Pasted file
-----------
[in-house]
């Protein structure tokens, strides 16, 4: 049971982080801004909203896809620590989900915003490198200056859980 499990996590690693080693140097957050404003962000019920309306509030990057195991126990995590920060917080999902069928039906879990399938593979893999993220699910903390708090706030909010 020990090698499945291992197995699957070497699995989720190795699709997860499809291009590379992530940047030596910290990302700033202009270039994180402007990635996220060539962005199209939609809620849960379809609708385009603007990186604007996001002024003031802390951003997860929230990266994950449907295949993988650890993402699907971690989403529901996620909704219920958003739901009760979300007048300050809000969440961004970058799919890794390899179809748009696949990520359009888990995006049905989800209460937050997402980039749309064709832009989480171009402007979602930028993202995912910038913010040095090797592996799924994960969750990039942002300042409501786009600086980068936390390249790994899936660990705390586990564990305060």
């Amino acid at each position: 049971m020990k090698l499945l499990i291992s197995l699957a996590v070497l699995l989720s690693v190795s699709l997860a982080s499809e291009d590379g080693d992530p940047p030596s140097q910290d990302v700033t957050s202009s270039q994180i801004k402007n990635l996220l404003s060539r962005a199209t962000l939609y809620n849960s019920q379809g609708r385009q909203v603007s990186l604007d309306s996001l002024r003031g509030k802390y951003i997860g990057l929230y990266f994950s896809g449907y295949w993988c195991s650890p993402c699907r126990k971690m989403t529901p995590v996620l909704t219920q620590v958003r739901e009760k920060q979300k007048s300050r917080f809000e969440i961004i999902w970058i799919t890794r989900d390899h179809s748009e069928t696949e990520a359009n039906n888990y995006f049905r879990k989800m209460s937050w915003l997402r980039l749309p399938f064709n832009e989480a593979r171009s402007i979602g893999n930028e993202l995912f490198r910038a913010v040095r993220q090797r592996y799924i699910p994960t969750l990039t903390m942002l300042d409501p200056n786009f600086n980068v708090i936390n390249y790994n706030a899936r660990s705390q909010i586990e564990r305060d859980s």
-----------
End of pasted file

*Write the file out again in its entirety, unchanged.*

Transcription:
[in-house]
């Protein structure tokens, strides 16, 4: 049971982080801004909203896809620590989900915003490198200056859980 499990996590690693080693140097957050404003962000019920309306509030990057195991126990995590920060917080999902069928039906879990399938593979893999993220699910903390708090706030909010 020990090698499945291992197995699957070497699995989720190795699709997860499809291009590379992530940047030596910290990302700033202009270039994180402007990635996220060539962005199209939609809620849960379809609708385009603007990186604007996001002024003031802390951003997860929230990266994950449907295949993988650890993402699907971690989403529901996620909704219920958003739901009760979300007048300050809000969440961004970058799919890794390899179809748009696949990520359009888990995006049905989800209460937050997402980039749309064709832009989480171009402007979602930028993202995912910038913010040095090797592996799924994960969750990039942002300042409501786009600086980068936390390249790994899936660990705390586990564990305060």
């Amino acid at each position: 049971m020990k090698l499945l499990i291992s197995l699957a996590v070497l699995l989720s690693v190795s699709l997860a982080s499809e291009d590379g080693d992530p940047p030596s140097q910290d990302v700033t957050s202009s270039q994180i801004k402007n990635l996220l404003s060539r962005a199209t962000l939609y809620n849960s019920q379809g609708r385009q909203v603007s990186l604007d309306s996001l002024r003031g509030k802390y951003i997860g990057l929230y990266f994950s896809g449907y295949w993988c195991s650890p993402c699907r126990k971690m989403t529901p995590v996620l909704t219920q620590v958003r739901e009760k920060q979300k007048s300050r917080f809000e969440i961004i999902w970058i799919t890794r989900d390899h179809s748009e069928t696949e990520a359009n039906n888990y995006f049905r879990k989800m209460s937050w915003l997402r980039l749309p399938f064709n832009e989480a593979r171009s402007i979602g893999n930028e993202l995912f490198r910038a913010v040095r993220q090797r592996y799924i699910p994960t969750l990039t903390m942002l300042d409501p200056n786009f600086n980068v708090i936390n390249y790994n706030a899936r660990s705390q909010i586990e564990r305060d859980s």